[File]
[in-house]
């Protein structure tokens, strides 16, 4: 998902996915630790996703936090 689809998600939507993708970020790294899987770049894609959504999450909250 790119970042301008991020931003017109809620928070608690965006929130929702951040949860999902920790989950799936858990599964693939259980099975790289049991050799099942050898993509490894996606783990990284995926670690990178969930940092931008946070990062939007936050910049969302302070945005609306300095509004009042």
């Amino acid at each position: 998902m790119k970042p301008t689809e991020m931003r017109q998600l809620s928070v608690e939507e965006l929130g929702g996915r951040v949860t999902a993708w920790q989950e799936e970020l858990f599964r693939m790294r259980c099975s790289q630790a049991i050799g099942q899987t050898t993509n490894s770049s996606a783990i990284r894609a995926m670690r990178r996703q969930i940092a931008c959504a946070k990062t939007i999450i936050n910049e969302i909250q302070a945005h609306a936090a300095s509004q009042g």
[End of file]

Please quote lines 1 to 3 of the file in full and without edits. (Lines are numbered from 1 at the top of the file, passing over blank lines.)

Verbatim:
[in-house]
């Protein structure tokens, strides 16, 4: 998902996915630790996703936090 689809998600939507993708970020790294899987770049894609959504999450909250 790119970042301008991020931003017109809620928070608690965006929130929702951040949860999902920790989950799936858990599964693939259980099975790289049991050799099942050898993509490894996606783990990284995926670690990178969930940092931008946070990062939007936050910049969302302070945005609306300095509004009042």
């Amino acid at each position: 998902m790119k970042p301008t689809e991020m931003r017109q998600l809620s928070v608690e939507e965006l929130g929702g996915r951040v949860t999902a993708w920790q989950e799936e970020l858990f599964r693939m790294r259980c099975s790289q630790a049991i050799g099942q899987t050898t993509n490894s770049s996606a783990i990284r894609a995926m670690r990178r996703q969930i940092a931008c959504a946070k990062t939007i999450i936050n910049e969302i909250q302070a945005h609306a936090a300095s509004q009042g």